Unless you’ve been living under a rock you’ve probably heard by now that cloud computing is the next big thing. There’s even a big bookstore that talks about it a lot, and about how they invented it. You might have even seen a TV advertisement or two talking about cloud computing. But what is it, and can this affect or better yet improve disaster recovery also?
We should probably begin with what exactly cloud computing is. Some might say that when you look up a definition of cloud computing you’d find this - buzzword. But there actually are some well accepted characteristics that define what is and is not a cloud of computers.
How I know my datacenter is ready to rain:
1. Shared infrastructure (or, plays well with others)
2. Rapid elasticity
3. On-demand/self service resource acquisition model
4. Per use billing
5. Standard internet protocols
If you think about this, disaster recovery is one of the most natural use cases for this type of resource consumption model. Disaster recovery is all about the unknown. Not knowing when you might need extra resources, or how much resource for how long. The on demand elastic model of cloud computing is perfect for those rather “cloudy” requirements, don’t you think?
But how do you get there? Well before going out and signing any contracts, most agree that the first stepping stone is virtualization. Virtualization after all is the key underlying technology that allows this cloud delivery model to be a reality.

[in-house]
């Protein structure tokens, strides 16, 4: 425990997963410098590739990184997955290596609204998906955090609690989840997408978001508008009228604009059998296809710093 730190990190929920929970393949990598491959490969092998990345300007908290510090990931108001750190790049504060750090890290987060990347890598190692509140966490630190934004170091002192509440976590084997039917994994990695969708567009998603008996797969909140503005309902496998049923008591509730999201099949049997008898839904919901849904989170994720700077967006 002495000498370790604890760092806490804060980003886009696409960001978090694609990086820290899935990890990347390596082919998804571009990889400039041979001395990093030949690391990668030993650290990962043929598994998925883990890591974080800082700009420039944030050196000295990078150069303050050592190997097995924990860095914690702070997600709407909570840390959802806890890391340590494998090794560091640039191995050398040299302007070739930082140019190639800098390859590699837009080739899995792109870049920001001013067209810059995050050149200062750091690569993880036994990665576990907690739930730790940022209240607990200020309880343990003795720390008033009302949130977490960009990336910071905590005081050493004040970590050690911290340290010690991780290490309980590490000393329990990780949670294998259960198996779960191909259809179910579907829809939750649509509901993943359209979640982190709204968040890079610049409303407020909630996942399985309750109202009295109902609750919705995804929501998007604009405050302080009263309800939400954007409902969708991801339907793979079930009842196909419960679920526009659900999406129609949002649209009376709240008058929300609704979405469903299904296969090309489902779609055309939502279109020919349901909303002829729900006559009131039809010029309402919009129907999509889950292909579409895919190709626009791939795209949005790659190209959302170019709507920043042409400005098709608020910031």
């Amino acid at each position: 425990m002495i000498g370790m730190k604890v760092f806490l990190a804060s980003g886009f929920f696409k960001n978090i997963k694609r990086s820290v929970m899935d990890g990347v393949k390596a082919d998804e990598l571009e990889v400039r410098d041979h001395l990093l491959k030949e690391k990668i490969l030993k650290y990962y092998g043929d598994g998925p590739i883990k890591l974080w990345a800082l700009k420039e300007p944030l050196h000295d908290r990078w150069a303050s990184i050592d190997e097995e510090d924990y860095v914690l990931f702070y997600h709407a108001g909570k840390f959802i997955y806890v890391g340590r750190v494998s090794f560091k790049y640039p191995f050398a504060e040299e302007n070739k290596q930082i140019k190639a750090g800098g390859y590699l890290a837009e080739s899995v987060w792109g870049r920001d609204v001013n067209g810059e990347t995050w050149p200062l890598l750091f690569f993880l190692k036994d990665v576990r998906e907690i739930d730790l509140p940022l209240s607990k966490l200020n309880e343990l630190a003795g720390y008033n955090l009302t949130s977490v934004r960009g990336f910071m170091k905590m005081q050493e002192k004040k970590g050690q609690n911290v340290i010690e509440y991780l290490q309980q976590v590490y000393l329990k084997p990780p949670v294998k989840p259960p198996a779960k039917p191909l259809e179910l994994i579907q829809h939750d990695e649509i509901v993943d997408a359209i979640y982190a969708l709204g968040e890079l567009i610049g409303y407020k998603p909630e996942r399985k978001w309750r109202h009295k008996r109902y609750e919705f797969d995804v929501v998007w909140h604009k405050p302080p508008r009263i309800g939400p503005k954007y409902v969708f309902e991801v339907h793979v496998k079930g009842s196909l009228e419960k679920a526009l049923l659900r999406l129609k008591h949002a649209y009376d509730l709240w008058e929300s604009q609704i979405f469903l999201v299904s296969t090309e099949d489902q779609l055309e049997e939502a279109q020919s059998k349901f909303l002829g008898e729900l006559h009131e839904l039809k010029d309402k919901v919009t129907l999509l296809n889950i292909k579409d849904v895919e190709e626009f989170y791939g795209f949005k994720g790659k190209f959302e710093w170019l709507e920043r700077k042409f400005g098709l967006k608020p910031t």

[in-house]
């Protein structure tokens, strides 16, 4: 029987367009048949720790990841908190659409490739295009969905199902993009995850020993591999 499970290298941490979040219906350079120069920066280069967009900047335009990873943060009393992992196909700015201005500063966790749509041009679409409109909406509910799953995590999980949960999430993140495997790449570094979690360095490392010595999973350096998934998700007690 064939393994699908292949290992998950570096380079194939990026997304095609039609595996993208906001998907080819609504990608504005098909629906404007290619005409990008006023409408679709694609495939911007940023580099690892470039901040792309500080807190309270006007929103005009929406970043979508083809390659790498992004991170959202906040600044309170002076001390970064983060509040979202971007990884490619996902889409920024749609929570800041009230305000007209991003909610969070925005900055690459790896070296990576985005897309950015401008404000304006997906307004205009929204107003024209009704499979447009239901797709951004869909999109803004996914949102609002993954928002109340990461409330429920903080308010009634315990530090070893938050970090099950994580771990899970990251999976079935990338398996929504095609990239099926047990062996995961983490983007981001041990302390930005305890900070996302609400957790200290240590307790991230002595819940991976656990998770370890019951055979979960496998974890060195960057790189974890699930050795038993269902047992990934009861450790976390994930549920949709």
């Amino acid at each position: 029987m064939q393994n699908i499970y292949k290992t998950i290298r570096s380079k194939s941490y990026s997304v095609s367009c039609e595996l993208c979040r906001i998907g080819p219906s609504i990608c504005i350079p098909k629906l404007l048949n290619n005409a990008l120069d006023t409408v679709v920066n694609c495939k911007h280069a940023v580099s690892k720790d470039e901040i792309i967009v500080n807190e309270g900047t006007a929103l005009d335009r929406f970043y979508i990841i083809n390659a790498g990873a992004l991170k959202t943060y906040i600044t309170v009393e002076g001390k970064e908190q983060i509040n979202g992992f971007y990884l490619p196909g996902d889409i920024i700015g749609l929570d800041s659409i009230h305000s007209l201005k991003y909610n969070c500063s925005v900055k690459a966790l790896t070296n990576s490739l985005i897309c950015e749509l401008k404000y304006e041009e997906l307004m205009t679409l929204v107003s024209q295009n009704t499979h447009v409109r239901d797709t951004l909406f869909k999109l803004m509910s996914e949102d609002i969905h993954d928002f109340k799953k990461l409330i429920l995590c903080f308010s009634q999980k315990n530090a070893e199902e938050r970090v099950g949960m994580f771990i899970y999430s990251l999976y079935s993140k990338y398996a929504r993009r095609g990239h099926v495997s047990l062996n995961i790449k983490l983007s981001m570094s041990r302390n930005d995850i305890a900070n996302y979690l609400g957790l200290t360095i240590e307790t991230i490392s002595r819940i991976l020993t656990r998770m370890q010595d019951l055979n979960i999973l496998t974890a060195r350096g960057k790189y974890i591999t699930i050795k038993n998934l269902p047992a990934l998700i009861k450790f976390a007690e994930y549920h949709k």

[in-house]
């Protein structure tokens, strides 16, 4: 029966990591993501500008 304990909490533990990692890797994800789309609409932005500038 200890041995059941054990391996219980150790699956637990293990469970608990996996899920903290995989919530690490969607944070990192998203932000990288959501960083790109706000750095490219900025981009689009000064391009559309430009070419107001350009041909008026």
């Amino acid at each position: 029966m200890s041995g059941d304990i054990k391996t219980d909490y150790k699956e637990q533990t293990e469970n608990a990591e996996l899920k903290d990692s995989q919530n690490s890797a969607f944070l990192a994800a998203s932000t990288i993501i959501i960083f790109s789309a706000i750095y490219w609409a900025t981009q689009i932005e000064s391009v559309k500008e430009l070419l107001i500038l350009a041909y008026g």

So if you do have any aspirations for a cloudy disaster recovery future, then the first step to take today is to virtualize as many of the pieces that make up your disaster recovery plan and infrastructure today.
I explore the challenges of designing an effective disaster recovery plan for the modern multi-platform data center in a webcast next month:The Changing Face of Disaster Recovery - Disaster Recovery and the Cloud. It's the third of a four part series on disaster recovery.
Disclaimer: As with everything else at Cool Solutions, this content is definitely not supported by Novell (so don't even think of calling Support if you try something and it blows up).
It was contributed by a community member and is published "as is." It seems to have worked for at least one person, and might work for you. But please be sure to test, test, test before you do anything drastic with it.